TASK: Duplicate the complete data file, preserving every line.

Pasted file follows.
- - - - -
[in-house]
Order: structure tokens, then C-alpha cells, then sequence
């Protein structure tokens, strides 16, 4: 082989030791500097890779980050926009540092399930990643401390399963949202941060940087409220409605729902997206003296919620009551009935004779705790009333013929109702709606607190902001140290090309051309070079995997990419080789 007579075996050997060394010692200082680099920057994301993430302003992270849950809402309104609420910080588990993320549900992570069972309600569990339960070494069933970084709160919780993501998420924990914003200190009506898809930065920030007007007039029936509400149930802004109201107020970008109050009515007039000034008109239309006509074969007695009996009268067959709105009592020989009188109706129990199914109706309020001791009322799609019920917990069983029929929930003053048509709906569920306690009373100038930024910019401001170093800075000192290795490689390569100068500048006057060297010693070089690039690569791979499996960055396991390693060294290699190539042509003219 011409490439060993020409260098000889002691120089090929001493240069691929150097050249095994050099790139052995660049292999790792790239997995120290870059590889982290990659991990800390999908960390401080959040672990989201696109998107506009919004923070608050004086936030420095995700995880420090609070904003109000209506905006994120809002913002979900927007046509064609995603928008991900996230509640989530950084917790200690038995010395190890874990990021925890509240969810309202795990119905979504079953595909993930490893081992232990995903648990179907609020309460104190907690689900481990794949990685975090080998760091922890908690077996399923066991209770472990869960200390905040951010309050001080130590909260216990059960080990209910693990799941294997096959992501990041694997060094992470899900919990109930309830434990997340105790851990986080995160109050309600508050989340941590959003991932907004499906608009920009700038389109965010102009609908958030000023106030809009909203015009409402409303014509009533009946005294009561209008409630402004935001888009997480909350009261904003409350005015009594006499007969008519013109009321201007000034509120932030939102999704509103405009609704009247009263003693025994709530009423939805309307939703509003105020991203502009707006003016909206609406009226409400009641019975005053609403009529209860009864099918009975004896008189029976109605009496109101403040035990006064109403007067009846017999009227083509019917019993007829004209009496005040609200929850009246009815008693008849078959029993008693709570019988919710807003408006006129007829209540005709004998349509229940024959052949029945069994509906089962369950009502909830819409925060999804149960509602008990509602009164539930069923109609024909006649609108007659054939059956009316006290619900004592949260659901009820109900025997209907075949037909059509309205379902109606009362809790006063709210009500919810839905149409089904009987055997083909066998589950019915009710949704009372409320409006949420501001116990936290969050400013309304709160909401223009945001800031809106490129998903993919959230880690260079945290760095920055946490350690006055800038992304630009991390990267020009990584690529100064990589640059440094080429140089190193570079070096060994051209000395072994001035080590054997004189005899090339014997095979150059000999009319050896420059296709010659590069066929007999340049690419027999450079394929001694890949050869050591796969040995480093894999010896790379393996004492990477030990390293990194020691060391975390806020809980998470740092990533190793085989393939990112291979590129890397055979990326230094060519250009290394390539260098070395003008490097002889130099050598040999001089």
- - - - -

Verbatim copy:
[in-house]
Order: structure tokens, then C-alpha cells, then sequence
């Protein structure tokens, strides 16, 4: 082989030791500097890779980050926009540092399930990643401390399963949202941060940087409220409605729902997206003296919620009551009935004779705790009333013929109702709606607190902001140290090309051309070079995997990419080789 007579075996050997060394010692200082680099920057994301993430302003992270849950809402309104609420910080588990993320549900992570069972309600569990339960070494069933970084709160919780993501998420924990914003200190009506898809930065920030007007007039029936509400149930802004109201107020970008109050009515007039000034008109239309006509074969007695009996009268067959709105009592020989009188109706129990199914109706309020001791009322799609019920917990069983029929929930003053048509709906569920306690009373100038930024910019401001170093800075000192290795490689390569100068500048006057060297010693070089690039690569791979499996960055396991390693060294290699190539042509003219 011409490439060993020409260098000889002691120089090929001493240069691929150097050249095994050099790139052995660049292999790792790239997995120290870059590889982290990659991990800390999908960390401080959040672990989201696109998107506009919004923070608050004086936030420095995700995880420090609070904003109000209506905006994120809002913002979900927007046509064609995603928008991900996230509640989530950084917790200690038995010395190890874990990021925890509240969810309202795990119905979504079953595909993930490893081992232990995903648990179907609020309460104190907690689900481990794949990685975090080998760091922890908690077996399923066991209770472990869960200390905040951010309050001080130590909260216990059960080990209910693990799941294997096959992501990041694997060094992470899900919990109930309830434990997340105790851990986080995160109050309600508050989340941590959003991932907004499906608009920009700038389109965010102009609908958030000023106030809009909203015009409402409303014509009533009946005294009561209008409630402004935001888009997480909350009261904003409350005015009594006499007969008519013109009321201007000034509120932030939102999704509103405009609704009247009263003693025994709530009423939805309307939703509003105020991203502009707006003016909206609406009226409400009641019975005053609403009529209860009864099918009975004896008189029976109605009496109101403040035990006064109403007067009846017999009227083509019917019993007829004209009496005040609200929850009246009815008693008849078959029993008693709570019988919710807003408006006129007829209540005709004998349509229940024959052949029945069994509906089962369950009502909830819409925060999804149960509602008990509602009164539930069923109609024909006649609108007659054939059956009316006290619900004592949260659901009820109900025997209907075949037909059509309205379902109606009362809790006063709210009500919810839905149409089904009987055997083909066998589950019915009710949704009372409320409006949420501001116990936290969050400013309304709160909401223009945001800031809106490129998903993919959230880690260079945290760095920055946490350690006055800038992304630009991390990267020009990584690529100064990589640059440094080429140089190193570079070096060994051209000395072994001035080590054997004189005899090339014997095979150059000999009319050896420059296709010659590069066929007999340049690419027999450079394929001694890949050869050591796969040995480093894999010896790379393996004492990477030990390293990194020691060391975390806020809980998470740092990533190793085989393939990112291979590129890397055979990326230094060519250009290394390539260098070395003008490097002889130099050598040999001089």